Article written in partnership with Begbies Traynor.
Your cash flow paints an important picture of the financial health of your business. Even profitable businesses can fail if they don’t manage their cash flow situation carefully. It sounds counterintuitive, but most people know of or have heard of businesses that failed because they grew too quickly. Why? Because their cash has been stretched too thin. And when you don’t have money in the bank, what might otherwise be a small issue, such as a late payment or an unexpected bill, can quickly become a big problem.
Here we’ll take a look at why cash flow is so important and what it can tell you about the financial health of your business.
What is cash flow?
Cash flow is the money that flows into and out of your business over a set period. Ideally, you want a positive cash flow, which means more money is coming into the business than going out. If you have a positive cash flow, your business should be able to pay its staff, bills and suppliers and invest in growth. On the other hand, if you have a negative cash flow, you may have to rely on alternative sources of income to pay your debts, which could have implications for your growth.
Profit and turnover are two of the first metrics we think of when assessing the financial performance of a business. But while generating a good profit might be a long-term goal, cash flow is a more important metric to track on a day-to-day basis, as it offers a better insight into its short-term financial health.
The role of the cash flow statement
The cash flow statement is one of three core financial statements, along with your balance sheet and your profit and loss account. It reports the cash flowing into and out of the business over a specific time period - it could be a week, month, quarter or year.
It also shows you how your cash has increased or decreased over time. And importantly, it identifies where you have spent money and why there have been changes in your cash balance, which is information other financial statements don’t provide.
A cash flow statement splits your cash inflows and outflows into three main activities:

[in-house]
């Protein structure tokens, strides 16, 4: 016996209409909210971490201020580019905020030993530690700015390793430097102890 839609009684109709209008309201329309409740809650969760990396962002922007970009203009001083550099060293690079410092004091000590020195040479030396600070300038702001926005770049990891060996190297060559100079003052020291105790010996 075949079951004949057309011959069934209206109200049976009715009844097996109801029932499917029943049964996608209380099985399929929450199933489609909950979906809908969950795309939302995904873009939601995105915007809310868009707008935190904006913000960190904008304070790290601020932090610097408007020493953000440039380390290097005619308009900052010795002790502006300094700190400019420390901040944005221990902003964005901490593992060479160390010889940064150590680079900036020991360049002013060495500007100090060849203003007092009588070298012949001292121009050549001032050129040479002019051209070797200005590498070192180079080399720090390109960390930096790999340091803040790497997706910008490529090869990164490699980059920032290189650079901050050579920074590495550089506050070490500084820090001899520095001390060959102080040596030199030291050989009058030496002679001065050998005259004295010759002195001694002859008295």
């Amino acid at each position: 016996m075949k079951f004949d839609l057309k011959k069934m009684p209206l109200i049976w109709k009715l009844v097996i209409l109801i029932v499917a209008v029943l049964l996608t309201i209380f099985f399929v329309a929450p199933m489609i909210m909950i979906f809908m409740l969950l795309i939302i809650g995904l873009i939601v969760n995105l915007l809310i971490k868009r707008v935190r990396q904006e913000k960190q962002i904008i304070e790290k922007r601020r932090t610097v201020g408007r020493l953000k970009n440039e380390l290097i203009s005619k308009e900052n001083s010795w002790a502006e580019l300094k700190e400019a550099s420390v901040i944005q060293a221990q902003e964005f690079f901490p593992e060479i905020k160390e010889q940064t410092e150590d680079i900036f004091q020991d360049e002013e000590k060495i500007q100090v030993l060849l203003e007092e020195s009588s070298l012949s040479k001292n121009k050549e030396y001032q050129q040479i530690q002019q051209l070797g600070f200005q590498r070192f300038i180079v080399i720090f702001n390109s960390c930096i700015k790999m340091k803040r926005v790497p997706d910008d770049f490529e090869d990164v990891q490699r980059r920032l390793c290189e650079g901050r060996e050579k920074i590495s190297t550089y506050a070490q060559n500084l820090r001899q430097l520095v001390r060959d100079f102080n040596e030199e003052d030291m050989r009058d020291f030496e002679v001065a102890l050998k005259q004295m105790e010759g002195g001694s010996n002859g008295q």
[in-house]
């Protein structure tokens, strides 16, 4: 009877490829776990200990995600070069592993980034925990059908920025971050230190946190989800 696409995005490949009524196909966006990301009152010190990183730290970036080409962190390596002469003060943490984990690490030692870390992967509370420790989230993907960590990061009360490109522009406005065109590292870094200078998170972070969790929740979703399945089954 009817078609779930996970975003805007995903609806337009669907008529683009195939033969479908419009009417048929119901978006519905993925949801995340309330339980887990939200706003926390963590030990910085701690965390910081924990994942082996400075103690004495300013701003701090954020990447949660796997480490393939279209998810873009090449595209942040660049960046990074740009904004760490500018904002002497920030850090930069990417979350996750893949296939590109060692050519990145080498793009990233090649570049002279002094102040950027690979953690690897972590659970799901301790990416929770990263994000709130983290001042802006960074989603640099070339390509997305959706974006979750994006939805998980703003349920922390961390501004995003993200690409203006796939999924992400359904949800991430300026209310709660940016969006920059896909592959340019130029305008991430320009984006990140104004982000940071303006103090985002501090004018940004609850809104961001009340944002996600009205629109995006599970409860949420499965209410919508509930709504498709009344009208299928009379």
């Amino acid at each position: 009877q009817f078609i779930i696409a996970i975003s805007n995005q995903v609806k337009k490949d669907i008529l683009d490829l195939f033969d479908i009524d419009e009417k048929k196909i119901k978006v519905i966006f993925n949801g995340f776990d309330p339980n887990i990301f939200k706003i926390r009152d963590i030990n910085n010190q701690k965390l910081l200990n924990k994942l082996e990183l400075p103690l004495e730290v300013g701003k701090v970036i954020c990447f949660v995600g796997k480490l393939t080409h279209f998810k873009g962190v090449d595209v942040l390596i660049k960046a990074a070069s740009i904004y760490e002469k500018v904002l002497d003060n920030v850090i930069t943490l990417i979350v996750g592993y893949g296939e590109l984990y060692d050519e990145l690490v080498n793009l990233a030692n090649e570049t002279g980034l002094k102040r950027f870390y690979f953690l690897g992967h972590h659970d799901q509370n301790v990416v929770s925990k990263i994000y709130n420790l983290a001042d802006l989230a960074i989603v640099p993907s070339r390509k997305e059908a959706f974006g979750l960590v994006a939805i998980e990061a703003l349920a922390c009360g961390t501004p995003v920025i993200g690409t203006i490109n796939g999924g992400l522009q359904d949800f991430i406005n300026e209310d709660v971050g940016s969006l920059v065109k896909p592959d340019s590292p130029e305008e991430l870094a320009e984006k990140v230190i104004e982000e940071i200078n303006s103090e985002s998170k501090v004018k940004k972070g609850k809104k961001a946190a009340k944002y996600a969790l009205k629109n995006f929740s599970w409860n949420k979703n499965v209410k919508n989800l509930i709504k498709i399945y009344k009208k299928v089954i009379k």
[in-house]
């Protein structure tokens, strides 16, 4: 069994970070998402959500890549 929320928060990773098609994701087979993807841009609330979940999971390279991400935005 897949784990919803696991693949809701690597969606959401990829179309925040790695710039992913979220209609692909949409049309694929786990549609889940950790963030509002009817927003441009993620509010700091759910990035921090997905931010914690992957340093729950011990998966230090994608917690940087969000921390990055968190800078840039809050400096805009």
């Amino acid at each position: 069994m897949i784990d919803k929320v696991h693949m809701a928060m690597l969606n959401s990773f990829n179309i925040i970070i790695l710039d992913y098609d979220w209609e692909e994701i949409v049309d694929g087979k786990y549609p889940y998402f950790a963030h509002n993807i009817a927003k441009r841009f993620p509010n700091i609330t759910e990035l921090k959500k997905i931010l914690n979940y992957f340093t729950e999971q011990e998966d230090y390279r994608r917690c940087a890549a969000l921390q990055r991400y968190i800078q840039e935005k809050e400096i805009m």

- Operating activities - This is the inflow and outflow of cash from regular business activities, such as your sales revenue, rent, interest and any commission you might receive. Outflows include wages, stock, office costs and transport.
- Investment activities - This is the cash you make or lose through long-term investments. It includes income from the sale of assets and the money you spend to purchase buildings, land and equipment.
- Financing activities - These are the inflows and outflows derived from debt and equity transactions. Inflows can be money you borrow or money you raise through the sale of shares. Outflows can be dividend payments or the interest you pay to service your debts.
What does company cash flow say about your business?
While your cash flow statement can provide you with a useful snapshot of your cash inflows and outflows, you need to dig a bit deeper to get a real insight into your business’s short-term health. That’s where a cash flow analysis comes in.
A cash flow analysis allows you to determine where you can make changes to better utilise your cash and grow your business more effectively. It also helps you spot cash flow patterns and trends that could be problematic.
Net cash flow
Calculating your net cash flow is a simple but necessary first step in your cash flow analysis. It represents the total change in your business’s cash holdings over the period.